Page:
No excuse for a non responsive website
Chances are that you’ll already know exactly what a ‘responsive’ website is. But just in case you don’t and anyway for absolute clarity, a responsive website is one which responds to the device it’s being opened on and resizes and reformats content so it’s easily readable and functionality remains easy. If that still isn’t quite clear, then open up my website on your smart phone now (assuming you’re not currently looking at it on your smart phone of course…) and you’ll get the principle in an instant.
Right now and indeed since the explosion in mobile internet use (so tablets and smart phones), having a responsive website has become essential because without one you’ll have all of these negative issues compared to PC and laptop:
- Higher bounce rate
- Lower average time on site
- Fewer page views
And if you don’t yet have a responsive website and you’re sceptical about the value of having one, then after you’ve finished reading this blog get onto your Google Analytics page and check the metrics for the above yourself (and if you don’t even have Google Analytics set up then you really are in trouble). The simple fact is that modern day folk aren’t terribly tolerant of a bad website experience (and why should they be) and if your site isn’t a joy to use on their iPhone then they won’t hang about in the hope it will get better. And for a sense of scale, worth considering that around 40% of all online searches are now conducted from mobile devices.
Like a whole load of things which happen in our fast moving digital world, folk in business can get left behind. And this is what’s happened with responsive websites, though I certainly had more sympathy with those that didn’t have one this time last year than I do now. That view is largely driven by the fact that a) mobile internet use has represented something of a revolution in the last few years – like it’s hardly still big business news right now – b) if you haven’t tried your non-responsive site on a mobile and seen how hopeless it is then, frankly, what on earth are you doing, and c) having a non-responsive website is about as un-customer focused as you can get. Why the latter? Because a non-responsive website opened up on a smart phone is about as helpful as a call centre employee in Birmingham with an attitude problem on a Monday morning who also has a hangover.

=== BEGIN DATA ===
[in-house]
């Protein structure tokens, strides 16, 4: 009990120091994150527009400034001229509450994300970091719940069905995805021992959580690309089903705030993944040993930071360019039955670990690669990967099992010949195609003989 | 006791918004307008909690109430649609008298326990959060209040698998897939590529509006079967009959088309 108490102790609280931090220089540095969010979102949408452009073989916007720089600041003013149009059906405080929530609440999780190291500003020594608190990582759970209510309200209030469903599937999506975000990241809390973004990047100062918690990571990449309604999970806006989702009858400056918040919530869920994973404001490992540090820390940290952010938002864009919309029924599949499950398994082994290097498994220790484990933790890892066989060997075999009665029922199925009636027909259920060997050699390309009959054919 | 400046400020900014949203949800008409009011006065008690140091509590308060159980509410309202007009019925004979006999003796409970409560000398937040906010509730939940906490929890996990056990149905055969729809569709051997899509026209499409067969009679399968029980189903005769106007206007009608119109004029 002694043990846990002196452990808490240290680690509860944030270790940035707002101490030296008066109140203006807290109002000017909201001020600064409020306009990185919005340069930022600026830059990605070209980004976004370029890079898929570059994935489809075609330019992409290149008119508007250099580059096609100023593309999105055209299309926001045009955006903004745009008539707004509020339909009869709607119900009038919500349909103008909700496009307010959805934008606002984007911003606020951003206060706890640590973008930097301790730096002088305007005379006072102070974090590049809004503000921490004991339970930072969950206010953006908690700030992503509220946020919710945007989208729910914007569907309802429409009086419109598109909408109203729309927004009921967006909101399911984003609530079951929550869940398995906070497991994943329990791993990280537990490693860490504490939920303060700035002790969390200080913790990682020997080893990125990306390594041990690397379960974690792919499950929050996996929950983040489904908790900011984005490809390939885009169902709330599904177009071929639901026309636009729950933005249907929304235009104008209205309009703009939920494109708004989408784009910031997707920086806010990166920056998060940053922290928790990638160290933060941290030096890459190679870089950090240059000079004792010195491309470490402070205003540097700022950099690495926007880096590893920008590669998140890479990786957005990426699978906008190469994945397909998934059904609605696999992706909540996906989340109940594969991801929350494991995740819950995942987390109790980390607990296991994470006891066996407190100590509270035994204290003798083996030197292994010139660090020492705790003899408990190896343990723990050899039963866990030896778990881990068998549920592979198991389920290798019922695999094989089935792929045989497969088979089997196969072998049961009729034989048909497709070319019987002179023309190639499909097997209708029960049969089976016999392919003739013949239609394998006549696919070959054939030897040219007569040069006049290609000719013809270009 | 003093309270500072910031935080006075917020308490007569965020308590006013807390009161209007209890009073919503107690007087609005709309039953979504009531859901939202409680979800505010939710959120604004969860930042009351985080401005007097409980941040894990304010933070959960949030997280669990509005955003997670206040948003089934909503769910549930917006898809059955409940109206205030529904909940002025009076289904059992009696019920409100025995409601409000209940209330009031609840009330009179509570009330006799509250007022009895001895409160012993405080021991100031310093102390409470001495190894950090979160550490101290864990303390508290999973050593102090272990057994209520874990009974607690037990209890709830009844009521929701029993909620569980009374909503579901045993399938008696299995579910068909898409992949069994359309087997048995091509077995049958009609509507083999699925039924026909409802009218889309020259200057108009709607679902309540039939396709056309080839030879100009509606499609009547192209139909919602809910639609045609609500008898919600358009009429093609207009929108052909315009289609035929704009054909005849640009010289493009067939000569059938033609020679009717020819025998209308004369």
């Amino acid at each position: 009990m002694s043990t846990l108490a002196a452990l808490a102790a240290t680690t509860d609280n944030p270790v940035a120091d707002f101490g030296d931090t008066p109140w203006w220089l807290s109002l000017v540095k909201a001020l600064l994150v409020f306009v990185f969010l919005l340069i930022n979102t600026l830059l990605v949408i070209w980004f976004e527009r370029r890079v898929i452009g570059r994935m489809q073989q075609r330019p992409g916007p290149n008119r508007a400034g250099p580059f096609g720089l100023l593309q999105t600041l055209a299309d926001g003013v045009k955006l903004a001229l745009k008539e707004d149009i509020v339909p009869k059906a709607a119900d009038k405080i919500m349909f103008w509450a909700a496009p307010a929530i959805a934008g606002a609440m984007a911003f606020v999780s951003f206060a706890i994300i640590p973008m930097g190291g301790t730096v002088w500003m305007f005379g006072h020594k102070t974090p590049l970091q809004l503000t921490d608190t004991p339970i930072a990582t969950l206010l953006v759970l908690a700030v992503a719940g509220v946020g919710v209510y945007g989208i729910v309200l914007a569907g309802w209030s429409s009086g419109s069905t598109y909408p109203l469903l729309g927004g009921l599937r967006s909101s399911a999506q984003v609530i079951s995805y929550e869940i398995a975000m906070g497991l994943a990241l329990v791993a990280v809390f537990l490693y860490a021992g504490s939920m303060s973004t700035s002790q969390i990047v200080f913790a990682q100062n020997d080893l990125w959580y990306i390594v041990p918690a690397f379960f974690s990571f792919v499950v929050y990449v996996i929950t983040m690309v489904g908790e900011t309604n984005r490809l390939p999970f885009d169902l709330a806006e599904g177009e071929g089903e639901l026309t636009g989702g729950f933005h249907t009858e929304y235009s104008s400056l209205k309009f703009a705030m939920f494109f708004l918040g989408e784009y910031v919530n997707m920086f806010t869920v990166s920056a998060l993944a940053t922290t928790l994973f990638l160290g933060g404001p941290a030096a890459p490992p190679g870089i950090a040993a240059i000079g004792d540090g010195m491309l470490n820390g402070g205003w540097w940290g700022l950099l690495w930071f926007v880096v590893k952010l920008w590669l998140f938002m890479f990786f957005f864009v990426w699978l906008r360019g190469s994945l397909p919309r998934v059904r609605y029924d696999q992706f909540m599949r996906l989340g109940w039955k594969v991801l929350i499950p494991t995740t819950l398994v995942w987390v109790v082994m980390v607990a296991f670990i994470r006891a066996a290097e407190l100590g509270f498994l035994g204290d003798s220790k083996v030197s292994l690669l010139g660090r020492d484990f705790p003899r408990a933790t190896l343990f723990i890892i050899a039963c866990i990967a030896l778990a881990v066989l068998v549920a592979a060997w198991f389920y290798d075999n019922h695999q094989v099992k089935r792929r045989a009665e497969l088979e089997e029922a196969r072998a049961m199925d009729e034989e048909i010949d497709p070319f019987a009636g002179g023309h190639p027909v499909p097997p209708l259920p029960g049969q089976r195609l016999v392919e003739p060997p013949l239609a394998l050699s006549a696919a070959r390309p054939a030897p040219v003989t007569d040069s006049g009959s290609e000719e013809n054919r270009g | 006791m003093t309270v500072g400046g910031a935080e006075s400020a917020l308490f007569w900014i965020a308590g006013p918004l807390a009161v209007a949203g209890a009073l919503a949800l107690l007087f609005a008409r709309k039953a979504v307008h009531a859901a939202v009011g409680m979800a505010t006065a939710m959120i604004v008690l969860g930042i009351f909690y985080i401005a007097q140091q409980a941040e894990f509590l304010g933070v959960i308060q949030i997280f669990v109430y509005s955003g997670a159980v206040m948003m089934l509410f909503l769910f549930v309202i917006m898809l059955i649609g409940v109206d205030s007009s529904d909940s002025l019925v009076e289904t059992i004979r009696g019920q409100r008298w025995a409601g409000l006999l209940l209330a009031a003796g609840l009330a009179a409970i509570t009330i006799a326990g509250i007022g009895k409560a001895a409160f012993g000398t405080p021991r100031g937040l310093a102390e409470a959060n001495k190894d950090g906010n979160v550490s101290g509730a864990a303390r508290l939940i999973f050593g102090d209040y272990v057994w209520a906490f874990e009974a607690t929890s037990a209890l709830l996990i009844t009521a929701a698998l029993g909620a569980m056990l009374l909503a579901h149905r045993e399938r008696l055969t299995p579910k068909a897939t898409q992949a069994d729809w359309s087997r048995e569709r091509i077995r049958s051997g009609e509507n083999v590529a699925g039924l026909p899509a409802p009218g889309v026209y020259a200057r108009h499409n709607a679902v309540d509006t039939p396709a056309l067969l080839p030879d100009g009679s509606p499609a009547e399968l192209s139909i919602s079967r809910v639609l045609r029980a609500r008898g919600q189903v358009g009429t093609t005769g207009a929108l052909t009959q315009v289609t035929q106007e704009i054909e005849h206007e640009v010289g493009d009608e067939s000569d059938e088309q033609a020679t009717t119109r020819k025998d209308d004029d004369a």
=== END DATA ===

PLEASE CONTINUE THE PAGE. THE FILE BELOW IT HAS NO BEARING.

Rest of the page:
So why hasn’t every business got one? I think there are principally four reasons:
1. Digital suppliers who are out of touch
I recently carried out a government-funded project to help an SME develop their business, and on discovering their website wasn’t responsive asked the supplier responsible for it if he could give me a quote for updating it to responsive. This was his reply “Actually the site is responsive – it is built using a WordPress template that resizes (reduces down) automatically to whether you view using a desktop computer, tablet or smartphone – it was designed specifically with this in mind.” What he meant of course was that the site appears in miniature on a smart phone – the exact opposite of a responsive website! So it wasn’t ‘responding’ at all, but simply appearing on a smart phone in the same way it would desktop. I politely educated him on what a responsive website actually is, but was simply staggered that he didn’t already know and, worst still, thought it was the very opposite to what it actually is.
This is an extreme example, though I also had a recent example of a web developer telling one of my long-standing clients to ‘design a new website for desktop and then he’d make it work for mobile’. This approach is the exact opposite to the current accepted best practice, and largely because if you can make something work – so visually and functionally – on a small screen then it’s relatively easy to scale up. But try doing it the other way around and, well, it’s a nightmare.
2. Employees who are out of touch
Either as an IT function or a marketing one (and often, and increasingly, with massive overlap) employees have a clear responsibility to their employer to stay on the ball. No doubt the majority do, but I have two clients where I know this not to be the case. How do I know? Because when I started banging on about the importance of making their websites responsive back early last year, it was news to my client in both cases. And in one case the Google Analytics metrics the employee was responsible for reporting entirely showed worrying mobile figures – e.g. relatively high usage, high bounce rate and low site engagement. Problem was that this only came to light when I asked to see a fuller Analytics report – the employee hadn’t been reporting on mobile…
In particular if the website is large and complex and also dependant on how it was built in the first place, then the cost of conversion can be considerable. And in many cases, and probably the majority, starting off with a completely new design is the only way to go because of the fundamental issue I’ve highlighted above about it being far easier to scale up from a mobile design to scaling down from a desktop design.
4. In denial
Business owners that are in denial over the importance of responsive are, in my experience, also in denial about a host of other digital marketing necessities. Such people will only end up in one place – out of business.
So then, if your website isn’t yet responsive then don’t waste another moment. And if you don’t know where to start then contact me and I’ll happily write your website provider a comprehensive brief.
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